Yes there are but at the moment they are just thoughts (laughter). I simply do not know just how that would go but I think that if I don’t do it I would always be thinking ‘what if’. I just might as well throw it out there and have them all shipped back to me in boxes (laughter). What I will say is that if I do record a new Dr. Hook album then it will have to be new enough to matter or what’s the point. There has to be something Dr. Hook about it. Otherwise I would just be sitting here thinking ‘man here we are and we could be riding high at the top of the charts’ (laughter). Someone recently said to me that whatever I do will stand me in good stead in the long run, and my friend I have done the long run.

What does he expect me to do, sit here saying to myself ‘oh well, it will all work out by the time that I am ninety’ (laughter). This is no longer about the long run, I have done the long run, this is about today. That is the one thing about getting older, I feel fine. I really didn’t feel that sixty-eight was going to be like this, I actually thought that I would be sat somewhere drooling by now (laughter). To tell you the truth I don’t really feel much different to when I was forty-eight and every day I wake up feeling good. However, I can hear my brain saying to me ‘just how long do you think that is going to last’ (laughter). The secret is not to take anything for granted, that is the one thing that you don’t do when you get older. You don’t take things for granted. You simply cannot afford to think ‘I will address that in a few years’.

Whenever we go over to tour Australia and we have finished playing a bunch of shows the promoter will come over to me and say ‘hey, we will see you in a couple of years’. When I was forty I would say okay, whereas now I think ‘okay whatever. I don’t know, I have no idea anymore’ (laughter). I feel fine but the eventuality, the inevitability factor sets in. All that you can say is ‘I hope to see you in two years’ (laughter) or in my case ‘I hope I see you in two hours’ (laughter). I’m not trying to be fatalistic about it because like I said, right now there is no reason for me to suspect that I won’t be here for a while. People will come up to me and say “you look great for your age” and I will always say to them “do you know what that assures me, an open coffin” (laughter).

I’m not going to get away with it. People are not going to say “look he’s dead and he still looks really good; I can still look at him” (laughter). That’s not going to do me any good when I look like a person but I feel like Formica: that will not do me any good at all (laughter). I am so glad that you find my miserable life interesting (laughter). Actually so do I which is good because if I didn’t have a sense of humour I’m telling you, I would be a serial killer (laughter).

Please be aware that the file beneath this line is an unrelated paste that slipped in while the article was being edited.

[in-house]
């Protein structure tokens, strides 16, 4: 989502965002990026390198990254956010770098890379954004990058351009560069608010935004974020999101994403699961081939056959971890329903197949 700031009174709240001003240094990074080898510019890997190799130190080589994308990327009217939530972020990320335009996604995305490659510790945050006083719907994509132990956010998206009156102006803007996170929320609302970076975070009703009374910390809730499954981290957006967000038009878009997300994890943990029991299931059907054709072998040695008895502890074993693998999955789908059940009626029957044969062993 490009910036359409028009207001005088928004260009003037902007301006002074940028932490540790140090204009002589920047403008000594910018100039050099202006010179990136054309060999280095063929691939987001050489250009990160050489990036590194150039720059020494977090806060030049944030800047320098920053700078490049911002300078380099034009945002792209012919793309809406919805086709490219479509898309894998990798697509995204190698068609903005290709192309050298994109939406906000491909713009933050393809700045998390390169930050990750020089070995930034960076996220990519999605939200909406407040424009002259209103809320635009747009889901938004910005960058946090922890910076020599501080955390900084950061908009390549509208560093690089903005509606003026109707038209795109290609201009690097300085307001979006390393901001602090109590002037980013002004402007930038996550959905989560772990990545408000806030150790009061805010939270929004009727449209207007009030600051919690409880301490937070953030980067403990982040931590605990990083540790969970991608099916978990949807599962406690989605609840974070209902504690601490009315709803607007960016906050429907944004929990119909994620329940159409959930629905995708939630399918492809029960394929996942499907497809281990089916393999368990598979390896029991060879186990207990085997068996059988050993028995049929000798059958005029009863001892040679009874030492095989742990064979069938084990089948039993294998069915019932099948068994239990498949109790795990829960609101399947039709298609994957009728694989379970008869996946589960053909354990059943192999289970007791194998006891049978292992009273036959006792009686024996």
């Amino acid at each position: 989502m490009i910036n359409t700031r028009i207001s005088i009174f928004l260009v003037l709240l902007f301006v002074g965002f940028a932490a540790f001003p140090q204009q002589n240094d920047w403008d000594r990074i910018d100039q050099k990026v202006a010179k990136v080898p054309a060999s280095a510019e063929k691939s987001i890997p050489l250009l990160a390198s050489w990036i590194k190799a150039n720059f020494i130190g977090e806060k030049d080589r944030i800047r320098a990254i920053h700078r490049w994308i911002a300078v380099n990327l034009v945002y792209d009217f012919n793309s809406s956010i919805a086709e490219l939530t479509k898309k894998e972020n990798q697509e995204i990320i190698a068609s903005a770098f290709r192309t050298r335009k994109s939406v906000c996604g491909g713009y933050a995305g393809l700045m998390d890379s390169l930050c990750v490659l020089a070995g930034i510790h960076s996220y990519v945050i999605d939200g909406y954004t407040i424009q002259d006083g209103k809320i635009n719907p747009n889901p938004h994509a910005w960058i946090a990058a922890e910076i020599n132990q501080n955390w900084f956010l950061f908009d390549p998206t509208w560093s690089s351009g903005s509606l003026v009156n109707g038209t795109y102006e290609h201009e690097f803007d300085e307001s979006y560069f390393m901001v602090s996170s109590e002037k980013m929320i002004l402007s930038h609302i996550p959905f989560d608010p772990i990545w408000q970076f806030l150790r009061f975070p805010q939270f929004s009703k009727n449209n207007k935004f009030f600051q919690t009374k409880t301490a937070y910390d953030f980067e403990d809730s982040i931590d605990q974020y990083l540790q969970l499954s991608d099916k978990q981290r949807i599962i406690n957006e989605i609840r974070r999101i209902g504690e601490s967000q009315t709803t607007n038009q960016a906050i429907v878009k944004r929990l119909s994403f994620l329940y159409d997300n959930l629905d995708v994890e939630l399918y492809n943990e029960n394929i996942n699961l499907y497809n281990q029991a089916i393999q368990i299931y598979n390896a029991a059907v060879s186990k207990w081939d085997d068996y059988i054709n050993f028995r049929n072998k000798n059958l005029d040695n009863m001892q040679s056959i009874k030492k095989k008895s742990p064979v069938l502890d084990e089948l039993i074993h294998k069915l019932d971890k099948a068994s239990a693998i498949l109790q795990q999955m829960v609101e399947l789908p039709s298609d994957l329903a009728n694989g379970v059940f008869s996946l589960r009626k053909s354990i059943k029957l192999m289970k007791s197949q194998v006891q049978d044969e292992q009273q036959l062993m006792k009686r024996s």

Who has musically inspired you?

To be perfectly honest with you my biggest influence were The Beatles. Before I started out in the music business I was a music fan listening to the likes of Sam Cooke, but it was when I actually saw The Beatles playing live that I thought ‘perhaps I could actually do this’. So after seeing The Beatles I started out as a drummer because back then I was lazy. I didn’t like having to set up the drums and then take them down after a gig (laughter). I used to try to put all of the drums on the backseat of the car already setup (laughter). So after a while I quit the drums and bought myself a harmonica which I could fit into my pocket and carry around with me. So I would have to say The Beatles and believe me, that’s not just me.

How many bands do you see today and think to yourself ‘if those four guys from Liverpool had not done what they did, then these guys simply would not be here today’. The Beatles really did change the culture, the way things look, the way things sound, the way they recorded, the way they played, they put so much into the musical vocabulary. What you have to remember is that from 1963 to 1970 The Beatles went from Love Me Do to Sgt Pepper. You simply do not get that latitude anymore. If Dr. Hook had a hit today with Sylvia’s Mother the record company would simply say to us “well do you have any other relatives that you can sing about” (laughter).

And for us we were lucky back then because our first single was Sylvia’s Mother and the second was The Cover Of Rolling Stone and we don’t even sound like the same band, so we had latitude (laughter). So whenever I do play shows there is a hell of a lot of dynamics in there. We had the latitude which gave the band a personality. We didn’t come up in just the disco era where it was a case of ‘okay boys get your white suits out, we are going on tour.’ There is a lot of different music in there and I love that. It keeps me interested for that reason. I would hate to be simply be capturing a period of time where we continue to roll out the disco ball. There is a lot of dynamic there and I think that it’s cool.